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I will display the exact problem, then my questions. I have searched to the extremes to figure this out and can't:

Show that the given relation $R$ is an equivalence relation on set $S$. $S$ is the set of ordered pairs of positive integers. Define $R$ so that $(x_1,x_2)R(y_1, y_2)$ means that $x_1 + y_2 = y_1 + x_2$.

Edit:

  • Reflexive: If $(x_1, x_2)R(y_1, y_2)$ means $x_1 + y_2 = y_1 + x_2$ then $(x_1, x_2)R(x_1, x_2)$. Such that $x_1 + x_2 = x_1 + x_2$. This is true $\forall$ $\in$ $S$, therefore it is reflexive.
  • Symmetric: If $(x_1, x_2)R(y_1, y_2)$ means $x_1 + y_2 = y_1 + x_2$ then $(y_1, y_2)R(x_1, x_2)$ means $y_1 +x_2 = x_1 + y_2$. $y_1 +x_2 = x_1 + y_2$ is the equivalent as $x_1 + y_2 = y_1 + x_2$ when $\forall$ $\in$ $S$. Therefore it is symmetric.
  • Transitive: *If $(x_1, x_2)R(y_1, y_2)$ means $x_1 + y_2 = y_1 + x_2$, suppose $α=(x_1,x_2)$ and $β=(y_1,y_2)$. Since it is reflexive and symmetric, $α R β$ $β R α$ and $α R α$ are all true. Since transitive is $x R y$, $y R z$, and $z R x$ we can say that it is transitive because $α R β$ $β R α$ and $α R α$ are all true.

$\infty$ number of equivalence classes of $R$

Are all my reasons here valid and correct?

Thank you!

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You have correctly wrote a proof of the first two properties, reflexivity and symmetry. For transitivity, you did not quite write things as you should. Don't be afraid to explicitly write the elements of $S$! I wrote a short proof below so you can see what I mean:

Denote $\mathbb{N}$ the set of positive integers. Like @Anurag A mentioned here, for ordered pairs $(x_1,x_2), (y_1,y_2) \in \mathbb{N} \times \mathbb{N} $, the definition of $(x_1,x_2)R(y_1,y_2)$ can be restated as

$$x_1 - x_2 = y_1 - y_2.$$

With this in mind, let's prove:

  • Reflexivity: for all $(x_1,x_2) \in \mathbb{N} \times \mathbb{N} $, of course we have that $x_1 - x_2 = x_1 - x_2$;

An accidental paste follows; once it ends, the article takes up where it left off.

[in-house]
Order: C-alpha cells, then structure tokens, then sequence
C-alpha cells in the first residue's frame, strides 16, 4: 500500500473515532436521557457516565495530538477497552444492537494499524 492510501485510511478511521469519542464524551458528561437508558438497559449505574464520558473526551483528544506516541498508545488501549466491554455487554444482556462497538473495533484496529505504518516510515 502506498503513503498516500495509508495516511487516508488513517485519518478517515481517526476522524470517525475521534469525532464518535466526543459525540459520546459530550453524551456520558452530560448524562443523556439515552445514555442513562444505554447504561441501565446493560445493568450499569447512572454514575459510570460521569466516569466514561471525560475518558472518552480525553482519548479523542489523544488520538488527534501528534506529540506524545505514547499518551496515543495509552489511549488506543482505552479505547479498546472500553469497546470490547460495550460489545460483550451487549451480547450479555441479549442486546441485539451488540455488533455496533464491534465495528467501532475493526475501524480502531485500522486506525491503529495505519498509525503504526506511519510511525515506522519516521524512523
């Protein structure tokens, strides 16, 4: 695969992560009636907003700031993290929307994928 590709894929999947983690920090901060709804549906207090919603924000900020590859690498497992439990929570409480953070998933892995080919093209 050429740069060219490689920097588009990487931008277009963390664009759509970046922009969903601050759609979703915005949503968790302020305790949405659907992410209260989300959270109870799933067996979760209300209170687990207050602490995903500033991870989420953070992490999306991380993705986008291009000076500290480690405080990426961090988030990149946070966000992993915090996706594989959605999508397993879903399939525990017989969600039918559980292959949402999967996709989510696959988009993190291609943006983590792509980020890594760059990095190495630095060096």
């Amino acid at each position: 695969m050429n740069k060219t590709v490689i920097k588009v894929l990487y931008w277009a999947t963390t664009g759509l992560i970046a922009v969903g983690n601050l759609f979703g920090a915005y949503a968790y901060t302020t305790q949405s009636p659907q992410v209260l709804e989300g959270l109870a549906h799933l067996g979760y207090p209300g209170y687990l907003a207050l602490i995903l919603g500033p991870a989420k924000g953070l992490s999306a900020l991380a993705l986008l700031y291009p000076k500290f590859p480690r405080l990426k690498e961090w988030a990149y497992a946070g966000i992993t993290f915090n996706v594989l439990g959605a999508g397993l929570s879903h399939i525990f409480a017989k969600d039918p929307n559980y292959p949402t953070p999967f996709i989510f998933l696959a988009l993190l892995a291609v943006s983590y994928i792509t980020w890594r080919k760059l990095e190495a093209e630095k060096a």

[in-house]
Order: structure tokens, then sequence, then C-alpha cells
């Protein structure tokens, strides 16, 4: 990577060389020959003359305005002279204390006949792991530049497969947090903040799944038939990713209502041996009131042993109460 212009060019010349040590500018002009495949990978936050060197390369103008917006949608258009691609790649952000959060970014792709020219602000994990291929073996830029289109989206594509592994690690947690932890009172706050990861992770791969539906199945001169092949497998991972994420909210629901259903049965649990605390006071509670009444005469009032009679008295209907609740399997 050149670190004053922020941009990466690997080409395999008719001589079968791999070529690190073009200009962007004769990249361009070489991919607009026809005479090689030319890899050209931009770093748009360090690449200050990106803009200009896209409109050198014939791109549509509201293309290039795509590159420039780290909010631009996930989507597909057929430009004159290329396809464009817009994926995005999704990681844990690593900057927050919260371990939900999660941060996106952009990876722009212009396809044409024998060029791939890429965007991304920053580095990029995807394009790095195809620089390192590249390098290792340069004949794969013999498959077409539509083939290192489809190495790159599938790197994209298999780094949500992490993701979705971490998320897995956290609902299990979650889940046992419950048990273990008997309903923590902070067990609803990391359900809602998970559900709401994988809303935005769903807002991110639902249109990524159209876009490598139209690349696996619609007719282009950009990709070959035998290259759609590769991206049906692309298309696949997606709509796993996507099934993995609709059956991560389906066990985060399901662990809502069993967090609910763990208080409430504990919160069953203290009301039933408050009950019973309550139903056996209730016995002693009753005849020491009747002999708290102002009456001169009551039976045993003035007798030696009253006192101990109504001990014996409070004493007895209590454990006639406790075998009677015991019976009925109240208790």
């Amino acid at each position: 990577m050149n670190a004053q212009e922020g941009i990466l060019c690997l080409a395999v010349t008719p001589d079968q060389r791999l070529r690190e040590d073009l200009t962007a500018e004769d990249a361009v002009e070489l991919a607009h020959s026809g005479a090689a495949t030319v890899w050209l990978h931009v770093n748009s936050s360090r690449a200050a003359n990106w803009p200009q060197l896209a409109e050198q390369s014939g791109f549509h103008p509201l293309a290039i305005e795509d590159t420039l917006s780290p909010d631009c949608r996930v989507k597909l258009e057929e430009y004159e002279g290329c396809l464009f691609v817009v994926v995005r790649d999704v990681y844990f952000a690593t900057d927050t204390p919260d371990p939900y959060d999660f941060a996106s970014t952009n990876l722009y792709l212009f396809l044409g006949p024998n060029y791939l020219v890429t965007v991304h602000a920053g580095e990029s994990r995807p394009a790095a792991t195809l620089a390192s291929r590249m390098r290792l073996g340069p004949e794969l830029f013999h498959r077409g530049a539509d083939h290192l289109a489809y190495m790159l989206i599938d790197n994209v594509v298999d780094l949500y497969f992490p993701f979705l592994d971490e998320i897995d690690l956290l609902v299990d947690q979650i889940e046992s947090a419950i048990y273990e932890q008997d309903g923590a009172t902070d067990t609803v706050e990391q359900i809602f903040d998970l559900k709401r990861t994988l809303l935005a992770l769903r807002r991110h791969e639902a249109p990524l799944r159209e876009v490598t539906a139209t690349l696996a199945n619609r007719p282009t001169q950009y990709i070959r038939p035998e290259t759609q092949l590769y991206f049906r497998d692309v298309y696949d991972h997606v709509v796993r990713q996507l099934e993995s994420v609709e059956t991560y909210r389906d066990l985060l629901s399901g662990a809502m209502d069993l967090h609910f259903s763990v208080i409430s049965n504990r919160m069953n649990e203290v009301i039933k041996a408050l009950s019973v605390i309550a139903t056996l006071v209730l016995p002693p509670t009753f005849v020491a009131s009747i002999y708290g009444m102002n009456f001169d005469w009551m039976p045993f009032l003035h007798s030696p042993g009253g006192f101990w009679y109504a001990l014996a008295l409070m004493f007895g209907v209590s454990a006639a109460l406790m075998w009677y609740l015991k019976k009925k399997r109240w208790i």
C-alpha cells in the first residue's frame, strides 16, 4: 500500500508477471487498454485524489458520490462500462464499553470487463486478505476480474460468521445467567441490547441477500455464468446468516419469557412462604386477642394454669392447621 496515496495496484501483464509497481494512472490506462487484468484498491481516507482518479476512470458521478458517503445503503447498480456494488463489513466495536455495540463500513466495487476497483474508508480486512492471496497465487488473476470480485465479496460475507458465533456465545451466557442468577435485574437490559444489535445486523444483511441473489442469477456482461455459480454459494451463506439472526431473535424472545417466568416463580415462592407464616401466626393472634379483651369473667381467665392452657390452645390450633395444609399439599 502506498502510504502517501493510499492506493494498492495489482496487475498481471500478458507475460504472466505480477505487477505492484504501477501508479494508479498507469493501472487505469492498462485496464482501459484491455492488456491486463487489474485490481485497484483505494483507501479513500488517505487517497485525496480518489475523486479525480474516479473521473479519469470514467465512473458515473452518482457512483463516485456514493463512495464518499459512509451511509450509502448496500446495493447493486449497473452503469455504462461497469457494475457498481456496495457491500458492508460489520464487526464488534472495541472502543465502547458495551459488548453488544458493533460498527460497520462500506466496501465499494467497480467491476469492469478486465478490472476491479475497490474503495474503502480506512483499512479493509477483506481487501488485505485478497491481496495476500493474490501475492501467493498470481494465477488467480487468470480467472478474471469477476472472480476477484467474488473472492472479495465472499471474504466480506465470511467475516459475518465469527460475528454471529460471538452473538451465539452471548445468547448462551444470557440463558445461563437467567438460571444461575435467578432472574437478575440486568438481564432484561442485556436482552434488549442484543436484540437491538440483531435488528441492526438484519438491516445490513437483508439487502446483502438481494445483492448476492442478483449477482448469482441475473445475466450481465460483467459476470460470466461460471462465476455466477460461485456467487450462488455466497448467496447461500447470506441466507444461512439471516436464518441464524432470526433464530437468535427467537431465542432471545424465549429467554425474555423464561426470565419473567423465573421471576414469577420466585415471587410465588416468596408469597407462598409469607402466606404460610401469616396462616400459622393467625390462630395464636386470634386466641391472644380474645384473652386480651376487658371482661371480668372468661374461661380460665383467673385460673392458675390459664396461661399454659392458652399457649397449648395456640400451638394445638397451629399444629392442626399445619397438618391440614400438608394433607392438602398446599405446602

• Symmetry: for all $(x_1,x_2), (y_1,y_2) \in \mathbb{N} \times \mathbb{N} $, if $x_1 - x_2 = y_1 - y_2$, then exchanging the left side with the right one (this is just the symmetry of the "$=$" relation), we check that $y_1 - y_2 = x_1 - x_2$;

  • Transitivity: for all $(x_1,x_2), (y_1,y_2),(z_1,z_2) \in \mathbb{N} \times \mathbb{N} $, if $x_1 - x_2 = y_1 - y_2$ and $y_1 - y_2 = z_1 - z_2$, then just equal both equations and we get

$$x_1 - x_2 = z_1 - z_2,$$ so $(x_1, x_2) R (z_1,z_2)$.

For the number of equivalence classes, as Anurag A said, two pairs in $\mathbb{N} \times \mathbb{N}$ are equivalent if the difference of their first and second coordinates is the same. So you have an equivalence class for each possible difference: $\ldots, -2,-1,0,1,2, \ldots$, that is, for every integer. The cardinality of the set of equivalence classes is the same as $\mathbb{Z}$.

Finally, as a piece of advice, I understand that it is helpful for you to write the definitions of things you want to prove and then proceed to prove them (often, ending up writing the exact same thing twice). I recommend you do this on your notes of course, but when showing your work to other people (like here or to your teacher), you can be more clear if you just write directly what you are going to prove. The reader should know what the defintions involved are, anyway.

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  • $\begingroup$ Unfortunately this is what the teacher expects us to write for proving anything in this course. I, personally, agree it is tedious. Thank you for the assistance. I will make adjustments to my post shortly! $\endgroup$ – c r Feb 15 '16 at 1:07
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The objects that are being related are ordered pairs. So given an object $\alpha=(x_1,x_2)$ and an object $\beta=(y_1,y_2)$, you have that $\alpha \, R \, \beta$ by the condition $x_1-x_2=y_1-y_2$ (the difference of the coordinates in the two pairs are the same. For example, $(1,3) \, R \, (2,4)$ because in both cases the difference of coordinates is $-2$. Likewise $(1,1) \, R \, (2,2)$ because the difference is $0$.

For reflexivity, you need to check if every object is related to itself, i.e. is $\alpha \, R \, \alpha$ for every $\alpha \in S$? So you are asking if $$(x,y) \, R \, (x,y) \, \quad \forall \, (x,y) \in S?$$

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  • $\begingroup$ For reflexive, is that simply stating: if x1 is a positive integer, then ∀ (x1,x2)∈S, (x1,x2)=(x1,x2) because from how I understand it... x1, x2, y1, y2 can be the set of all positive integers all the way to infinity? $\endgroup$ – c r Feb 14 '16 at 22:31

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